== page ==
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Friday, 23 July 2010

Build links for people. Not for SEO

As with everything in online marketing, you should aim your efforts at helping users, not at improving search engine optimisation. If you adopt this approach then SEO will take place as well, without you having to think about it.

You can transform your SEO link-building strategy for the better by focusing on the user instead of the subtle complexities of search engine technology and policy. Smart SEOs and online marketers know that the quality of user experience is the over-arching goal that should shape everything they do.

Link building is one of the hardest, most complex elements of SEO. And it is currently the most important and powerful, since search engines primarily rank websites according to the quality and relevance of inbound links. A website's link profile needs to demonstrate that the site is regarded as trustworthy and relevant - that other trustworthy people in related communities are citing it or voting for it as helpful or important.

Search engines don't formulate their ranking policies to make life difficult for SEOs. Their aim is to improve the user experience. User experience is at the heart of search engine optimisation and digital marketing and this is too often forgotten as we focus on the data. Link building should not be about influencing search engines but about reaching and helping interested users.

First the obvious. Create relevant content that people will want to visit and link to. Create content that is easy to find and that your website's users will love. Broaden the site's relevant user-base. People who may not become your customers may still want to link to you on their relevant websites and blogs.

Online marketing is primarily about bringing users and linkers (webmasters, bloggers, social network users...) to the site, in addition to prospective customers. If you sell mobile phones only to businesses, then including content about mobile phones that is helpful to consumers will win you quality inbound links from consumers (who far outnumber businesses and are more likely to link to you). The most important goal in link building is creating quality content that people in relevant online communities will want to link to from their relevant websites and blogs because it is compelling or helpful.

It is not always obvious where best to seek links, or what sort of links to build for SEO.

So forget SEO.

Focus on the user experience and your healthy, organic link-building strategy will reveal itself. Instead of using PageRank to judge the link equity you might get from a link, use it to gauge the volume of people who may use the site. Those users, not the search engines, are who SEOs and web marketers should in fact target.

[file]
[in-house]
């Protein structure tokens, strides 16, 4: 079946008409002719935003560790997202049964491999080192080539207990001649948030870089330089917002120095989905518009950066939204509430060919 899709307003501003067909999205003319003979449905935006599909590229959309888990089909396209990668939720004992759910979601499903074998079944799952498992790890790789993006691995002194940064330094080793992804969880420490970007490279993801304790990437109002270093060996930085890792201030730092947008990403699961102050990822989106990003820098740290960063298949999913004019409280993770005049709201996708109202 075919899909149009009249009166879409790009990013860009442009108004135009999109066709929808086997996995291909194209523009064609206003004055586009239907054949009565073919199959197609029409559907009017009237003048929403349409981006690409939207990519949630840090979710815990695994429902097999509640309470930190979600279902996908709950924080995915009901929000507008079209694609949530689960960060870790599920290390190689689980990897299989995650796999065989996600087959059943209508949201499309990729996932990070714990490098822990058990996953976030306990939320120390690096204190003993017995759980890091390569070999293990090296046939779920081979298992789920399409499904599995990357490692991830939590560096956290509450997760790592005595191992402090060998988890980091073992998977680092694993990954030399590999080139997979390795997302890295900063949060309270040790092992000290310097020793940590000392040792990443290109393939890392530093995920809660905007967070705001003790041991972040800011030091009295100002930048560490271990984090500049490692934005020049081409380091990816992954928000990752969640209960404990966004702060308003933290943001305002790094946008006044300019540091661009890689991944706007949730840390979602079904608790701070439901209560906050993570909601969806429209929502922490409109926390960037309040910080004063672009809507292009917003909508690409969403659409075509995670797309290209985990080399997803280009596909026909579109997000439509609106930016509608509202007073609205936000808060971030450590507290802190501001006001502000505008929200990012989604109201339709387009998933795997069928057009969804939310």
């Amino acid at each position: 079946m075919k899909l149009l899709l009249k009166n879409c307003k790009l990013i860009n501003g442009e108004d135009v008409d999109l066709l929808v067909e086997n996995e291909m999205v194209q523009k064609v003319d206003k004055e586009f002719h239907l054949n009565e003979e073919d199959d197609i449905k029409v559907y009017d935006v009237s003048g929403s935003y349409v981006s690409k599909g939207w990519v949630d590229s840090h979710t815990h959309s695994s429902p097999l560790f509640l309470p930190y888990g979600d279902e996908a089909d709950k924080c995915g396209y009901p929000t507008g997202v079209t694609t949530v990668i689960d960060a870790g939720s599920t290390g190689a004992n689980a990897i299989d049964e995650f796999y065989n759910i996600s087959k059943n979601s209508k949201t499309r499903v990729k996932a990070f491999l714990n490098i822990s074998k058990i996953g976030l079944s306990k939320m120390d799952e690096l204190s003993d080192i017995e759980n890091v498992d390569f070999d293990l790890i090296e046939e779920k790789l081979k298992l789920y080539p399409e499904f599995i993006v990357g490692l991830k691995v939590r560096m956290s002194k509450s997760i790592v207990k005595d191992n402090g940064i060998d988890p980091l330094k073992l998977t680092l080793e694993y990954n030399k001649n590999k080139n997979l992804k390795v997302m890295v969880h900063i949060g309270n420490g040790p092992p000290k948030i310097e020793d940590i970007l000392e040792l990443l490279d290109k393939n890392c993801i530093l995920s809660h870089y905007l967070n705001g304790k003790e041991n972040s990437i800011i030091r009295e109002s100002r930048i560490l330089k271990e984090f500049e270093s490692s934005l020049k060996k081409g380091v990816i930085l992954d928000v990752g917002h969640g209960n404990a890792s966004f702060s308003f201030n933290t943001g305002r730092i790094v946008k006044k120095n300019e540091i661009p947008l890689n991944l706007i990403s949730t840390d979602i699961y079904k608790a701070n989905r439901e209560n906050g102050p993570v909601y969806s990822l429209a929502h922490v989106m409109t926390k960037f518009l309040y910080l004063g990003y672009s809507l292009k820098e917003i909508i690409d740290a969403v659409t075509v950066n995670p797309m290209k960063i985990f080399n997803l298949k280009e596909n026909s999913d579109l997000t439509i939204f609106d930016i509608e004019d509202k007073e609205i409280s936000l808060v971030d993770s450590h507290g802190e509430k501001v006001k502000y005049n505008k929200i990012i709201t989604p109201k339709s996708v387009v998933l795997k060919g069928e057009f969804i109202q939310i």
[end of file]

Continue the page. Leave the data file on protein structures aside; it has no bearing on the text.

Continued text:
Online marketers understand the need to engage with users. Participating in relevant online communities engages prospective customers, creates valuable content and builds links in relevant places. If you sell surf boards then your customers are surfers. Find the most popular online surfing communities and engage. Become an active part of them. Become known in them and gain a reputation of trust, authority and knowledge - by helping people, answering questions and sharing ideas and information. For free. Where it is helpful, link to a relevant part of your website. This should ideally be content rather than a product, but you can funnel users into the purchase process from there - if they want to buy. And if they don't want to buy then if your content is good perhaps they will want to link to it on their surfing blog instead - which arguably has much more value. If you find something that would really help your website's users then link to it from your website to help those users.

It should be a natural, organic, community practice, building a natural, organic link profile, as well as building actual links that actual users will click on. If you sell tractors and excavators, and people are asking more questions about tractors, then you will naturally be building more links for the product that is most in demand right now. If you use anchor text, aim it at helping the user find what they want, not at influencing the perception of search engines. That will come naturally. Pay no attention to links being dofollow or nofollow. An organic-looking white hat link profile should contain both. Don't link for the search engines' sake.

When you build links, make sure they are links that your website's users and customers would find and click on in their browsing journeys. Find relevant places and engage in communities there. Help interested users find the information they need. Customers and linkers will follow those links to relevant places on your website. And so will search engines. But forget them. Like every aspect of internet marketing and SEO, your link building strategy should be all about the quality of user experience.


http://benacheson.com
http://blog.benacheson.com


1 comment:

SubmitYOURArticle.com said...

Yes indeed, one of the common mistakes that people do when it comes to seo is the fact that they do it for search engines. SEO was originally created to help users and web surfers find what they're looking for. And although alot of people tend to manipulate SEO, they often find themselves dissatisfied with their conversion rates.